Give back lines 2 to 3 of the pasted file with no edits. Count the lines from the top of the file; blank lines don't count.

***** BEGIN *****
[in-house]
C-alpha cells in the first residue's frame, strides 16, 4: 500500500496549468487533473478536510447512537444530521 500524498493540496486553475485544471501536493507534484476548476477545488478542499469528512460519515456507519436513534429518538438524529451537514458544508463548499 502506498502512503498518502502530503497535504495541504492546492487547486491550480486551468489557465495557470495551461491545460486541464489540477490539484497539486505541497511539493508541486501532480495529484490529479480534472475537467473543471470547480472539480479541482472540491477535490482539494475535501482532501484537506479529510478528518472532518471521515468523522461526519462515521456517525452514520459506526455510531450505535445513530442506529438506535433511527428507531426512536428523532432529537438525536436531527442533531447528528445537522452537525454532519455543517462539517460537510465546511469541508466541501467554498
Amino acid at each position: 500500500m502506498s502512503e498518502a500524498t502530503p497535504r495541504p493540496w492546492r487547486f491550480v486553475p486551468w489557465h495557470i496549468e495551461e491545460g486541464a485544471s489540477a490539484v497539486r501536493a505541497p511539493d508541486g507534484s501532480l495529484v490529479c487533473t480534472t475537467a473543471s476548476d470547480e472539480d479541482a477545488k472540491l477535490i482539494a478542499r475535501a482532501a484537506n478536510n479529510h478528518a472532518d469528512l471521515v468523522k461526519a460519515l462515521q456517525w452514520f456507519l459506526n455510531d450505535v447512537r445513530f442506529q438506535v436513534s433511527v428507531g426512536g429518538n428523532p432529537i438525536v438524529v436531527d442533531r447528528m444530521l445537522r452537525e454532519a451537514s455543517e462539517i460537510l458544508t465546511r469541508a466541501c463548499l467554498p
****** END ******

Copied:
C-alpha cells in the first residue's frame, strides 16, 4: 500500500496549468487533473478536510447512537444530521 500524498493540496486553475485544471501536493507534484476548476477545488478542499469528512460519515456507519436513534429518538438524529451537514458544508463548499 502506498502512503498518502502530503497535504495541504492546492487547486491550480486551468489557465495557470495551461491545460486541464489540477490539484497539486505541497511539493508541486501532480495529484490529479480534472475537467473543471470547480472539480479541482472540491477535490482539494475535501482532501484537506479529510478528518472532518471521515468523522461526519462515521456517525452514520459506526455510531450505535445513530442506529438506535433511527428507531426512536428523532432529537438525536436531527442533531447528528445537522452537525454532519455543517462539517460537510465546511469541508466541501467554498
Amino acid at each position: 500500500m502506498s502512503e498518502a500524498t502530503p497535504r495541504p493540496w492546492r487547486f491550480v486553475p486551468w489557465h495557470i496549468e495551461e491545460g486541464a485544471s489540477a490539484v497539486r501536493a505541497p511539493d508541486g507534484s501532480l495529484v490529479c487533473t480534472t475537467a473543471s476548476d470547480e472539480d479541482a477545488k472540491l477535490i482539494a478542499r475535501a482532501a484537506n478536510n479529510h478528518a472532518d469528512l471521515v468523522k461526519a460519515l462515521q456517525w452514520f456507519l459506526n455510531d450505535v447512537r445513530f442506529q438506535v436513534s433511527v428507531g426512536g429518538n428523532p432529537i438525536v438524529v436531527d442533531r447528528m444530521l445537522r452537525e454532519a451537514s455543517e462539517i460537510l458544508t465546511r469541508a466541501c463548499l467554498p